I asked Lee Adler of the Wall Street Examiner what he thought of the bold QE-Infinity move by the Federal Reserve. As noted in this week’s newsletter, Allan and Springheel Jack are bullish based on their chart analyses, notwithstanding the potential for pullbacks from overbought conditions. Conversely, I do not see how printing more money into the system can be a net positive because its main effects will be to decrease the value of the dollar (bad for people on fixed income, and bad for savings) while increasing prices of energy and food.
Ilene: This is bullish for stocks, but not so good for the economy in general?
Lee: Yes. It’s bullish and it’s not. The commodities rally will eventually choke the economy, and the Fed will be in a double bind. Checkmate. But until then, up…
Ilene: What’s the difference between the new program and the old one?
Lee: The original purpose of the existing Mortgage Backed Securities (MBS) purchase program was to replace the MBS being paid off from the Fed’s balance sheet. This goes on all the time at the rate of $10 billion to $40 billion per month, depending on whether mortgage rates are low and falling, stable, or rising. MBS are paid down monthly as mortgages are refinanced and paid off or the underlying real estate is sold. The rate of paydowns increases as rates fall, and decreases as rates rise. The existing MBS purchase program replaces those mortgages that are coming off the Fed’s balance sheet to keep the balance sheet from shrinking (For reference)
Ilene: So the Primary Dealers mediate the transactions?
Lee: Primary Dealers do not mostly “mediate” transactions. They are not the Primary “Brokers.” The are the “Primary Dealers.” They are typically the other side of the trade with the Fed, although in some cases they may be acting for customers. The Fed’s purchases result in a credit to a Primary Dealer’s account at the Fed, while the Fed’s sales result in a debit to that account. That’s how Fed purchases inject reserves into the system. The conduit is the Primary Dealer accounts. They then use that cash to trade their own accounts or lend to customers, pushing the markets higher when the Fed is buying on balance.
Ilene: I am confused. The Fed said it would buy $40 billion a month in MBS but that it would add $85 billion in long term securities to its balance sheet
Lee: The Fed said $85 billion, and I take them at their word. I was thinking how it could add up to their target. $40 billion plus the $37 billion this month under the old program is $77 billion. I assume that the other $8 billion will come from tilted Twist, as the Fed buys more than it sells or redeems in the Maturity Extension Program for Treasuries (Operation Twist). They have bought more than they sold to the dealers for the past 2 months and I think not a soul other than me has mentioned it. They have tilted toward more outright purchases from the Primary Dealers than sales and redemptions.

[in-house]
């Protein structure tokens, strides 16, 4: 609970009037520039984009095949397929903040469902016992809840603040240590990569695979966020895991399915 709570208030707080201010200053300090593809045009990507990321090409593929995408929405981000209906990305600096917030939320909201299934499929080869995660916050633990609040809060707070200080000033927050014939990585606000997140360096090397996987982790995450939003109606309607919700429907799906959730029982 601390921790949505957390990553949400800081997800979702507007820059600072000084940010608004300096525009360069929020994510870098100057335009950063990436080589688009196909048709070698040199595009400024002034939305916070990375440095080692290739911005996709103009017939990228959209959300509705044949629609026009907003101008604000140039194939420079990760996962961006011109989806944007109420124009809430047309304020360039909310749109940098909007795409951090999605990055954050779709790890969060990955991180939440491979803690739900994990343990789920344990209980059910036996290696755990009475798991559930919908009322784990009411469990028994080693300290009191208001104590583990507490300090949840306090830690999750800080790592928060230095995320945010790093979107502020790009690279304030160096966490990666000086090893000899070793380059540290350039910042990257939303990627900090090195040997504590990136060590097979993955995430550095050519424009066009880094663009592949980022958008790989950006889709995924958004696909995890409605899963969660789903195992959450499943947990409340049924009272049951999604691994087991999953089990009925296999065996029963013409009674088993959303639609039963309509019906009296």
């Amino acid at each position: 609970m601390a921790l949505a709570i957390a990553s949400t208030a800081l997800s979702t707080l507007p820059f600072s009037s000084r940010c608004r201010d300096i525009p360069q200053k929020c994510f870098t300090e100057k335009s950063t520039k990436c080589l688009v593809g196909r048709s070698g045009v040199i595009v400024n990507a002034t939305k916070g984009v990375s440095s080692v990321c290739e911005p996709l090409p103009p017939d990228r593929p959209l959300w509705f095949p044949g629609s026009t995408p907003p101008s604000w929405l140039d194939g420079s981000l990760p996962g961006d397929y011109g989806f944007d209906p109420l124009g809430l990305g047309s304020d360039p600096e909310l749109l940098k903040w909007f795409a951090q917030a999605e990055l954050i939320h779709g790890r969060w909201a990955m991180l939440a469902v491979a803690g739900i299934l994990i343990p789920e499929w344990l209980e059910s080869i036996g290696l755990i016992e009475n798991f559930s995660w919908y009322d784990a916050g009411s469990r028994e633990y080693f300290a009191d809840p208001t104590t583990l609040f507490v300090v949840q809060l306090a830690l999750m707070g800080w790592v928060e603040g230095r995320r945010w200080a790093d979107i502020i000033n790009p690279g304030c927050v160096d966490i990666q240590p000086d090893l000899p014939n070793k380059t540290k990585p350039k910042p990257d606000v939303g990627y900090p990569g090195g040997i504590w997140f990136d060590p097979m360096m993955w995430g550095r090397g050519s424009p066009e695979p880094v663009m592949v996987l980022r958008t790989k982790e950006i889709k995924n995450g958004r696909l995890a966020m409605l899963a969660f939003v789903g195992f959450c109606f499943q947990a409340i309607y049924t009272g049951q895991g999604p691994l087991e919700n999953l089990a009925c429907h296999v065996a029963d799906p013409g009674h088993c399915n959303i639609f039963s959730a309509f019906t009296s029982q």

If rates start rising, the Fed will not be able to reach the $85 billion target, because MBS paydowns will drop back to $10 billion a month, the natural background rate from house sales. MBS paydowns recede when rates rise because there are fewer mortgage refinances. Fewer MBS are therefore paid down. That means the Fed will only buy $10 billion a month to replace the paydowns. It would specifically need to do larger outright purchases of MBS, GSE, or Treasury paper to keep the flow of cash to the Primary Dealers at $85 billion per month.
On further reflection, perhaps the Fed meant that the $85 billion added to the Fed’s long term holdings would be the $40 billion from the new program, and the $45 billion a month from Twist, not from the MBS replacements. The Fed did not specify how that would work, and the language was murky since the Fed’s SOMA (System Open Market Account) won’t actually grow by $85 billion. The number that matters most will be the monthly net purchases from the Primary Dealers, which will probably be between $50 and $80 billion per month. That will need to be tracked from what the NY Fed publishes about the transactions.
Ilene: How will this hurt the market and the economy?
Lee: First of all. As this cash hits dealer accounts, they will divert some of it to speculative activities that they deem have the best chance of profiting. They also provide margin for their big hedge fund customers who do the same. We saw this in the last two rounds of QE. Commodities- energy, food, materials, and precious metals all soared. This is likely to happen again. We already saw the front running as traders became convinced that more QE was coming. I expect the commodities to continue to soar. Furthermore, if traders believe that the program is inflationary, they will sell bonds even faster if the Fed announces larger purchases, and this could devolve into a vicious spiral.
Meanwhile commodity prices should go through the roof as a result of the $50-85 billion month in purchases, which are a direct injection of cash into Primary Dealer accounts. As they trade for their own accounts and create margin for the hedge funds who are their biggest customers, some of the cash will be put to work in the commodities markets as large traders and investors seek money substitutes as big hedges for the trashing of currency. As commodity prices rise, the economy will choke. I think that the Fed just swallowed the dildo.
Ilene: Ouch. Can I quote you?
Chart of the Fed’s current Mortgage Backed Securities (MBS) holdings:
Source of chart: Gluskin Sheff